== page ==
FEAR: Measure for Measure, Act III, Scene 1
Ay, but to die, and go we know not where;
To lie in cold obstruction and to rot;
This sensible warm motion to become
A kneaded clod; and the delighted spirit
To bathe in fiery floods, or to reside
In thrilling region of thick-ribbed ice;
To be imprison’d in the viewless winds,
And blown with restless violence round about
The pendent world; or to be worse than worst
Of those that lawless and incertain thought
Imagine howling: ’tis too horrible!
The weariest and most loathed worldly life
That age, ache, penury and imprisonment
Can lay on nature is a paradise
To what we fear of death.
Patrick volunteered for this one. I tried to get him to raise his energy and intensity by having people leave the room – assuming he would step it up in order to get them to stay. He did become more frantic!
GRIEF: King John, Act 3, Scene 4
Grief fills the room up of my absent child,
Lies in his bed, walks up and down with me,
Puts on his pretty looks, repeats his words,
Remembers me of all his gracious parts,
Stuffs out his vacant garments with his form;
Then, have I reason to be fond of grief?
Fare you well: had you such a loss as I,
I could give better comfort than you do.
I will not keep this form upon my head,
When there is such disorder in my wit.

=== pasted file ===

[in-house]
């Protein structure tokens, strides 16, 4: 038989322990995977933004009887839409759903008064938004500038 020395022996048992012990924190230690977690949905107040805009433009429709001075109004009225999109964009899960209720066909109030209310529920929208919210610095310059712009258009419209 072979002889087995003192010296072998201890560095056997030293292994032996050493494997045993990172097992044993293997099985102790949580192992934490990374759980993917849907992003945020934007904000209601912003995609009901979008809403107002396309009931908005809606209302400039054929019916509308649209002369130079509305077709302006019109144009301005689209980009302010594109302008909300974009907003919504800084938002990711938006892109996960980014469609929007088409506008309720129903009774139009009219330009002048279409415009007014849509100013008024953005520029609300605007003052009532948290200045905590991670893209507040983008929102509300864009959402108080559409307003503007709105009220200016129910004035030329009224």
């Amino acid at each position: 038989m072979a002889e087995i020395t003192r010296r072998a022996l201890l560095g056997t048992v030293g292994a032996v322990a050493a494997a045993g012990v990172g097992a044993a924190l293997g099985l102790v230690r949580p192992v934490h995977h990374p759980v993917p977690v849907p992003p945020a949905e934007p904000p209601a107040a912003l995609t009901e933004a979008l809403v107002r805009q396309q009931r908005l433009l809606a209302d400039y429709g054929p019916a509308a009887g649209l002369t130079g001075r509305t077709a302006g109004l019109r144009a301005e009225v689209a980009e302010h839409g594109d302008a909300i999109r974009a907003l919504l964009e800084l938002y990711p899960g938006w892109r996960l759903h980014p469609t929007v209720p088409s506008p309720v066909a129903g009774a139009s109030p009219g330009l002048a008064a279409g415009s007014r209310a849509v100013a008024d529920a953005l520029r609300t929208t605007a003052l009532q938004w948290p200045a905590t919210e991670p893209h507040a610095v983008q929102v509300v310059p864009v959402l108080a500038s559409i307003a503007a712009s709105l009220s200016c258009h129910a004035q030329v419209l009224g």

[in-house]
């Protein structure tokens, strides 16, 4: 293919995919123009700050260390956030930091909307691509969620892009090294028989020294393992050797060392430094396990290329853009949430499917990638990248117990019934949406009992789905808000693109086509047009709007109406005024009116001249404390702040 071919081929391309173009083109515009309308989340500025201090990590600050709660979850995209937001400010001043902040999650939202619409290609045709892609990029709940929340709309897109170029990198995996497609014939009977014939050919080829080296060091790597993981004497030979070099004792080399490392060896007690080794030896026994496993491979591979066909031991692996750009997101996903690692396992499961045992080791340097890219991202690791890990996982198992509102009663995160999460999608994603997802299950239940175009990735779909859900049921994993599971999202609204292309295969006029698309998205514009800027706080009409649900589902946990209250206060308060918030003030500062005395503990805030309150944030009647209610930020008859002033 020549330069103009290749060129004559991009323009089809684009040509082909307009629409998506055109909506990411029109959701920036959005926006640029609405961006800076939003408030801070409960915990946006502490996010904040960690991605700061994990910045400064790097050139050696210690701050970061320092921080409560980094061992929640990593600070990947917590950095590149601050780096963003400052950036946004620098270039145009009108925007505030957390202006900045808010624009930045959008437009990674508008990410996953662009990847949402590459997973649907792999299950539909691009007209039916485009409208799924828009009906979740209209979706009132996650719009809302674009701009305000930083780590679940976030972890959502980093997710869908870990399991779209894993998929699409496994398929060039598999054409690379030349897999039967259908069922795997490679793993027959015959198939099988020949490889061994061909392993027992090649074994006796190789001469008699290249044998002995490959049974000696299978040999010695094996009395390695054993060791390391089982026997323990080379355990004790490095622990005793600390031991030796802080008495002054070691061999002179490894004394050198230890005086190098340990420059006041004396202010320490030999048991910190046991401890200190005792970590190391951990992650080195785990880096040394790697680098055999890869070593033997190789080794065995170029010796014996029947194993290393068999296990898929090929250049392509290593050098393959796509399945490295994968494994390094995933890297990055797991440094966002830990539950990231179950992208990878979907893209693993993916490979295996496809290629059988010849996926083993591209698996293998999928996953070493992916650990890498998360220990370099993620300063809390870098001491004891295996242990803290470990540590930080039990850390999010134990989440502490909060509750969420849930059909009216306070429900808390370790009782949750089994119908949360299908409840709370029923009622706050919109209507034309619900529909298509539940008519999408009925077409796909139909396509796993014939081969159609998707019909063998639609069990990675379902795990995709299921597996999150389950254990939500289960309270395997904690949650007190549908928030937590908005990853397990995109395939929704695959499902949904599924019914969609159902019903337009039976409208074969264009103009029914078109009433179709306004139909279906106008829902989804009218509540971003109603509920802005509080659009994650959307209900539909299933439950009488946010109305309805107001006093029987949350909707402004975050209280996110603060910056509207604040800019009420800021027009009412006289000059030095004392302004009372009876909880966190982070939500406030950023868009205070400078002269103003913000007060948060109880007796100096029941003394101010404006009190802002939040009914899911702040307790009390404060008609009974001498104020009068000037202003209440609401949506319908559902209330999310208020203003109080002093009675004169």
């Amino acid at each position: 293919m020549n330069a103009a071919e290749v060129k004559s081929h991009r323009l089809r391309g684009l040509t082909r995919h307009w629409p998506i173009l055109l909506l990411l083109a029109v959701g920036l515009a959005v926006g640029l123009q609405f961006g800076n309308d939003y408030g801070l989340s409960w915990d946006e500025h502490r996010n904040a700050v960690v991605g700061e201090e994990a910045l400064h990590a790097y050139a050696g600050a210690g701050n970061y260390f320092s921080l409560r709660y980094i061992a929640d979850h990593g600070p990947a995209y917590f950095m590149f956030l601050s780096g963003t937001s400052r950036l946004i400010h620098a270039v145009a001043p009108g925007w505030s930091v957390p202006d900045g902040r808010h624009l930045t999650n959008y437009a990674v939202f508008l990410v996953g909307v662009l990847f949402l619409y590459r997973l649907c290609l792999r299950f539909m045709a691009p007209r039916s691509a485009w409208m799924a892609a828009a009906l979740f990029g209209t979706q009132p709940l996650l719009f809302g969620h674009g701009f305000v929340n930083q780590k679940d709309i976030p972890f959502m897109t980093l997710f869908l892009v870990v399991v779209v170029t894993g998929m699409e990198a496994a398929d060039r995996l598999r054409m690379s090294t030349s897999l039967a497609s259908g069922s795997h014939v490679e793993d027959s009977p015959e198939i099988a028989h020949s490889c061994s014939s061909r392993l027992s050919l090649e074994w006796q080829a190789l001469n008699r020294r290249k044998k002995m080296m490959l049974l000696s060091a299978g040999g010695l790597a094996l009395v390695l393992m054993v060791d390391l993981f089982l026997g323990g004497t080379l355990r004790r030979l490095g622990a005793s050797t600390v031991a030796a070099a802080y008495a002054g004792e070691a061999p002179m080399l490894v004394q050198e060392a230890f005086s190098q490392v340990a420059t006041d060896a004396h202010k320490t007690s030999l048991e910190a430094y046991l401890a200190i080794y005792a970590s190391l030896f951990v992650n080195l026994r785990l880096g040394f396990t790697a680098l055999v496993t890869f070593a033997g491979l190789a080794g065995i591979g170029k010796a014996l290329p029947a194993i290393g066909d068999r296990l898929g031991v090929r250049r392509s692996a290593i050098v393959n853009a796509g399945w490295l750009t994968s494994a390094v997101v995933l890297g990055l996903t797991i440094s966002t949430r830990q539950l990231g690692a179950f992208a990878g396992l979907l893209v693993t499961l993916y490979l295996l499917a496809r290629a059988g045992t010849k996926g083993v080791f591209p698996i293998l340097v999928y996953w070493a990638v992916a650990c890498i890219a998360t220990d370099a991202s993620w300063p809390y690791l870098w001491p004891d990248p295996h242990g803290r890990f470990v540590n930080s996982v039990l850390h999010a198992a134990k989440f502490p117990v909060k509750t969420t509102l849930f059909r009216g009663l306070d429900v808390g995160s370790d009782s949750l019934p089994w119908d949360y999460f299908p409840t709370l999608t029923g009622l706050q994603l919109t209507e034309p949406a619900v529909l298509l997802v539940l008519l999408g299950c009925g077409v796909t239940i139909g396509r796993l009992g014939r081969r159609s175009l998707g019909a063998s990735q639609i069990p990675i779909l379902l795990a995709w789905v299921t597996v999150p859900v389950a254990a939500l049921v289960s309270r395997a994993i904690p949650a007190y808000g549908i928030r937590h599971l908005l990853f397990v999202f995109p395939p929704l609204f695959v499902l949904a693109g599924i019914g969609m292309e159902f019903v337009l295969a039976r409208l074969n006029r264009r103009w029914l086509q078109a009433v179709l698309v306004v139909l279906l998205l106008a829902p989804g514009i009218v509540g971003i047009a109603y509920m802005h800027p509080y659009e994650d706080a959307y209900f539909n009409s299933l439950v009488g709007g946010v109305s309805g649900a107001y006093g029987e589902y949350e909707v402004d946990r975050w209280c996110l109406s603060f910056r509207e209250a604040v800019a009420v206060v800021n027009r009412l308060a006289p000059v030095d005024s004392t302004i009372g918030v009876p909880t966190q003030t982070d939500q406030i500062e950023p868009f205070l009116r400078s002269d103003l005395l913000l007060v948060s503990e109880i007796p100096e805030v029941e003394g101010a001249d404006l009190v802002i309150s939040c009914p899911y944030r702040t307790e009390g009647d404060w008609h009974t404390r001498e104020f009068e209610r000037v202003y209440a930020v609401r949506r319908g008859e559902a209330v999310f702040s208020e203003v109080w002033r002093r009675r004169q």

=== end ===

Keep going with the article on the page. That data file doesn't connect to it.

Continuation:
O Lord! my boy, my Arthur, my fair son!
My life, my joy, my food, my all the world!
My widow-comfort, and my sorrows’ cure!
Roderick volunteered for this one. He channeled his own raw grief into the speech.
(He let me know a couple of days ago that his aunt – the woman who raised him – had just died.)
HAPPINESS: Romeo and Juliet, Act1, Scene 5
O, she doth teach the torches to burn bright!
It seems she hangs upon the cheek of night
Like a rich jewel in an Ethiope’s ear;
Beauty too rich for use, for earth too dear!
So shows a snowy dove trooping with crows,
As yonder lady o’er her fellows shows.
The measure done, I’ll watch her place of stand,
And, touching hers, make blessed my rude hand.
Did my heart love till now? forswear it, sight!
For I ne’er saw true beauty till this night.
Terrance volunteered for this one. His first time through, he did it as a “player” – self-assured, slick. We explained that Romeo is not that way with Juliet. He has been knocked off his feet. He is humble, open, in awe. Terrance took the direction well, tapping into something inside himself that conveyed some degree of those profound qualities.